Engineers laid two pontoon bridges across the Potomac River at Berlin, Maryland in late October 1862 (modern-day Brunswick, Maryland). After six weeks of reorganization, refitting, and resupplying, the Army of the Potomac was again on the move. Federal soldiers and newspaper correspondents recorded the scenes that transpired as the army crossed its namesake river into Virginia over the next several days, beginning the Loudoun Valley Campaign, the campaign that proved to be Maj. Gen. George B. McClellan’s last as a military commander.
Only when the column, crossing the Potomac by the pontoon bridge, stepped on Virginia soil, one of those impressive omens which the Greeks called fate, seemed to thrill through the men, and lusty cheers spontaneously broke from twenty thousand throats, awoke responsive echoes from the Virginia hills, and announced that the third campaign was commenced. (New York Times, October 30, 1862)
Thursday, October 30. Our turn to cross the Potomac will come in two hours. Our sick are hastily forwarded to Washington by rail. The regiment was assembled and Chaplain Way invoked the guidance of the Lord of Hosts as we should move on in the holy cause of our country’s rescue, and that our friends in far away Michigan may be permitted to welcome us to hearth and home when our task is done. Tents were struck, knapsacks slung and off we moved for the Potomac which was crossed to the tune of Yankee Doodle. This day our lady visitors left us, and as we moved up the Virginia bank, they stood on the opposite shore of the river waving a tearful adieu.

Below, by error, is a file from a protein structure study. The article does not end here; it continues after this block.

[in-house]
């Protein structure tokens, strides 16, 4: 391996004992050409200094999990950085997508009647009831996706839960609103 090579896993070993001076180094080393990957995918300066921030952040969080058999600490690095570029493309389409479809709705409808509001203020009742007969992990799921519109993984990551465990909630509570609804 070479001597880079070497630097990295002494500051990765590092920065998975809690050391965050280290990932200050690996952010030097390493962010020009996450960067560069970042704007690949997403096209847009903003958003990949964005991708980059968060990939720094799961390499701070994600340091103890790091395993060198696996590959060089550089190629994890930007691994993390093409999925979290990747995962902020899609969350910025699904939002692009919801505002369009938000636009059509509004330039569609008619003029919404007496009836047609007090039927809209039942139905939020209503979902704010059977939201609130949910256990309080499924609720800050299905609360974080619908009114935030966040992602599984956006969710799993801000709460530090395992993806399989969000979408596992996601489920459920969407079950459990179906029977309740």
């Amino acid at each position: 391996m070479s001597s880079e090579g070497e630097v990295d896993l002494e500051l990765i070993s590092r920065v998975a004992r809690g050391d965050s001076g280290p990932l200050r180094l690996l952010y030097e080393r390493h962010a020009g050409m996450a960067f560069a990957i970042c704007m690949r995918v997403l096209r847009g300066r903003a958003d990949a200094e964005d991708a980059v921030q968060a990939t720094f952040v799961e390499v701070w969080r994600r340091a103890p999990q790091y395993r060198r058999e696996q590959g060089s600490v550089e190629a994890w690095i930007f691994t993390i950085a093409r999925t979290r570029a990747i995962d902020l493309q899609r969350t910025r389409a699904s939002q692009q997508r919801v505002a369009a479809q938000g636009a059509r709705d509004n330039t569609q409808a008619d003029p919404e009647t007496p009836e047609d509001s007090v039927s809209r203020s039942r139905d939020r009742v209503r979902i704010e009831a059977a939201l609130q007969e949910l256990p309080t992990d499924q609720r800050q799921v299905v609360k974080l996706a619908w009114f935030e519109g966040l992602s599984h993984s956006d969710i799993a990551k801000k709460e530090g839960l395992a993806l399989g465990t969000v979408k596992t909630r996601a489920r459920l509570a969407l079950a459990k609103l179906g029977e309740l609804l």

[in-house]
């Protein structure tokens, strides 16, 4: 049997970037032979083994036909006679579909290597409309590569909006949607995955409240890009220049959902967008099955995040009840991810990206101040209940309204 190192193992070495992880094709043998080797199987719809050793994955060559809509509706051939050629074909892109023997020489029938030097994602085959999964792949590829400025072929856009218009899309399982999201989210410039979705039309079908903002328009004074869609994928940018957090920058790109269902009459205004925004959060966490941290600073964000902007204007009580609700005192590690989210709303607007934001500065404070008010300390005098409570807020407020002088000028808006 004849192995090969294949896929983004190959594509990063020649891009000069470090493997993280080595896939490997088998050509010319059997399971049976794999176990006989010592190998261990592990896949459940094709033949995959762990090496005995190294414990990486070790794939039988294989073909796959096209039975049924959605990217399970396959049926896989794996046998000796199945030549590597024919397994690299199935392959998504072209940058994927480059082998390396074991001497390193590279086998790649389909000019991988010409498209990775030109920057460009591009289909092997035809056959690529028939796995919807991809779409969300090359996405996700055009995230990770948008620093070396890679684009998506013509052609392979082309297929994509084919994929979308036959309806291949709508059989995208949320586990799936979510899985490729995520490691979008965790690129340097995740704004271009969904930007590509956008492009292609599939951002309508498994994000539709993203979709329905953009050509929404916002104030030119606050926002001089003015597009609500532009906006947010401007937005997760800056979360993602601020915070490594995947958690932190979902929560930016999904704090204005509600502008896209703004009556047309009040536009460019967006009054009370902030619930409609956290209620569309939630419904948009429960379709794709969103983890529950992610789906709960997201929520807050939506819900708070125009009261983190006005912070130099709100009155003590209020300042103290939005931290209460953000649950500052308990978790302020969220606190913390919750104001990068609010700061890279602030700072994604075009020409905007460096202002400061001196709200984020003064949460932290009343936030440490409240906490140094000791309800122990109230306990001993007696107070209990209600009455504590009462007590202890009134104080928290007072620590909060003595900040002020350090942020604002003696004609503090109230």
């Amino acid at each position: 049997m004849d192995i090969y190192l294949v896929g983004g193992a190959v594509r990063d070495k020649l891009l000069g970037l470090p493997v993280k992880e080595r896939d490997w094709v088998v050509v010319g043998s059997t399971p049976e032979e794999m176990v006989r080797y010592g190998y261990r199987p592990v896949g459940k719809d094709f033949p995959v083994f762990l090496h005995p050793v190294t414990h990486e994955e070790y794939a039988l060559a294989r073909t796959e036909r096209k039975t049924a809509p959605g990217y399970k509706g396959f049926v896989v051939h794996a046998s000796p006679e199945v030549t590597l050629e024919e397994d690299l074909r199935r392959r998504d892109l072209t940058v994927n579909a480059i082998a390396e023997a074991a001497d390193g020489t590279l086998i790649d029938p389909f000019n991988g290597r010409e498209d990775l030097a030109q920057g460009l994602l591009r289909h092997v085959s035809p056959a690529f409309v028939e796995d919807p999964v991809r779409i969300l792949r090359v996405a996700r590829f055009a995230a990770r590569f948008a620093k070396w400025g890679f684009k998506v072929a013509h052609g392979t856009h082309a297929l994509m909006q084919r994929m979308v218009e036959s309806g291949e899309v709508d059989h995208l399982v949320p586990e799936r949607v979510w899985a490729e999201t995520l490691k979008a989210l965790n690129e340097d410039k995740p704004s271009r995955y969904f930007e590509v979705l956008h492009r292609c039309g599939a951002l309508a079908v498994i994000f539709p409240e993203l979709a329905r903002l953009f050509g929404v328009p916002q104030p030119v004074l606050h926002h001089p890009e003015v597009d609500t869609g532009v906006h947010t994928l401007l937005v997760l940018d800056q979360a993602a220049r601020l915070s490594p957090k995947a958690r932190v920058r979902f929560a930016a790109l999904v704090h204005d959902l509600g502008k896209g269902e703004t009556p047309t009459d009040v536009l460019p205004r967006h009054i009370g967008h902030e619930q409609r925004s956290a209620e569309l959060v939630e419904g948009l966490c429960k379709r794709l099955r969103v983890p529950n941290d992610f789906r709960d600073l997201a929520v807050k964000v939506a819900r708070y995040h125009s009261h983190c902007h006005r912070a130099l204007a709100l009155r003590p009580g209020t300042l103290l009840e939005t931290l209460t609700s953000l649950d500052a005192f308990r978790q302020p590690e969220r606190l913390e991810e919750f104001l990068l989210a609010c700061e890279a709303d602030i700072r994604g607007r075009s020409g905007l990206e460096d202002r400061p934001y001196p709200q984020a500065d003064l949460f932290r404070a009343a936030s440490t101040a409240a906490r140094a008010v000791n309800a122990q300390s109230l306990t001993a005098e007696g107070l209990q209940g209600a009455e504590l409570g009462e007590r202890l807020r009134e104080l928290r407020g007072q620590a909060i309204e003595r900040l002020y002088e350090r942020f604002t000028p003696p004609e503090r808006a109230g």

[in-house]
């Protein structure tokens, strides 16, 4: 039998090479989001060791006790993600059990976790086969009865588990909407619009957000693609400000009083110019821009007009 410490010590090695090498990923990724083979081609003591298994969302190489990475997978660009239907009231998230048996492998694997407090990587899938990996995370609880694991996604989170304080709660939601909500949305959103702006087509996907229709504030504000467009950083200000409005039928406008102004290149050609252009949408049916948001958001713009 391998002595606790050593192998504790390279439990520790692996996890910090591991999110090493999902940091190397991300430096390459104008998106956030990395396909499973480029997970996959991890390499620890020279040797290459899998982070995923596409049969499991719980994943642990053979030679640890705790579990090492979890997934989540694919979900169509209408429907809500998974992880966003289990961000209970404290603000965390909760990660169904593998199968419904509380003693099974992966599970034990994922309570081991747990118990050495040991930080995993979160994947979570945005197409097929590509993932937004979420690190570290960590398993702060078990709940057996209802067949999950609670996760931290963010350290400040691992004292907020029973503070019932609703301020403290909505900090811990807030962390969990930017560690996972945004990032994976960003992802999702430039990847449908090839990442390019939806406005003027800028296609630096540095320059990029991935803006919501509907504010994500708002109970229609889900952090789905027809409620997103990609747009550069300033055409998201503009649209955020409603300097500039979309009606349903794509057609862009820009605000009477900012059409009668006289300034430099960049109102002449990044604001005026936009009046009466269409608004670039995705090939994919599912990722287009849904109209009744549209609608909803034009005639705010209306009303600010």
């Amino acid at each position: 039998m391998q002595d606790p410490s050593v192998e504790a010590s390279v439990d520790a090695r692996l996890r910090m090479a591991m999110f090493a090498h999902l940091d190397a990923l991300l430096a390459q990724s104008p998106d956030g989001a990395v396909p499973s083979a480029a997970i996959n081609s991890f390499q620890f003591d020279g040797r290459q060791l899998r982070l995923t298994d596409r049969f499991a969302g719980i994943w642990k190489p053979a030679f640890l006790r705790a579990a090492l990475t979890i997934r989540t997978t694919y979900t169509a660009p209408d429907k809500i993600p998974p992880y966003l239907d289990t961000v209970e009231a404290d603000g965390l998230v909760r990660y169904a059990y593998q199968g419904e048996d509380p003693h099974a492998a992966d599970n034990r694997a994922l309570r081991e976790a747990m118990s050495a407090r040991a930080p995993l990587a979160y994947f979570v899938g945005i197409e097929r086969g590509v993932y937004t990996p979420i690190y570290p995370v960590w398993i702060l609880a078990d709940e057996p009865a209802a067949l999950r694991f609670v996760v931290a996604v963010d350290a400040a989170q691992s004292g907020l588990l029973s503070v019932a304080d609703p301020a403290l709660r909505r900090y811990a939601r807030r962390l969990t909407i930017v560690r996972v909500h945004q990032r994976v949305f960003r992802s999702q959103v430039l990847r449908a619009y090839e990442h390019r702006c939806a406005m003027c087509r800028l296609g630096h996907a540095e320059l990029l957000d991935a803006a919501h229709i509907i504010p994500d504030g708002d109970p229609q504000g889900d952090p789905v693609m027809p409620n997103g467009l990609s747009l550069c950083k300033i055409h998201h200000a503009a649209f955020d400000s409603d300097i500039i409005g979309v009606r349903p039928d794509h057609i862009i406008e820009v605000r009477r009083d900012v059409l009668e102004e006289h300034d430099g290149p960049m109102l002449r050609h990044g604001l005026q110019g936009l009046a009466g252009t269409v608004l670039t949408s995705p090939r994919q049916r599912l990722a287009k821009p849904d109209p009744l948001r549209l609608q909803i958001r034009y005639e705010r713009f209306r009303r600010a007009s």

Winding our way up the steep Virginia bank of the Potomac, we traversed once more the “sacred soil,” as the Virginians boastingly termed the earth of that State. (O.B. Curtis, 24th Michigan Infantry)
next morning [November 3, 1862] reached Berlin, on the banks of the river, at an early hour. Here a pontoon bridge was constructed (the magnificent bridge across the Potomac at that place having fallen a victim to the ravages of war), on which the boys crossed, with a feeling of mingled curiosity and insecurity, carefully leading their horses along the frail roadway, and half expecting all the time that the whole thing would go to the bottom the next moment. Such was the impression received on crossing a pontoon bridge for the first time, as the boats swayed to and fro with the current, or rose and sank under the tread of the horses, and men and horses reeled as if drunken. All got over safely, however, and had a better opinion of the efficacy of pontoons when they again stood on solid ground, though that was the ‘sacred soil,’ than when in the centre of the river on the bridge. (History of the First Main Cavalry, 1861-1865)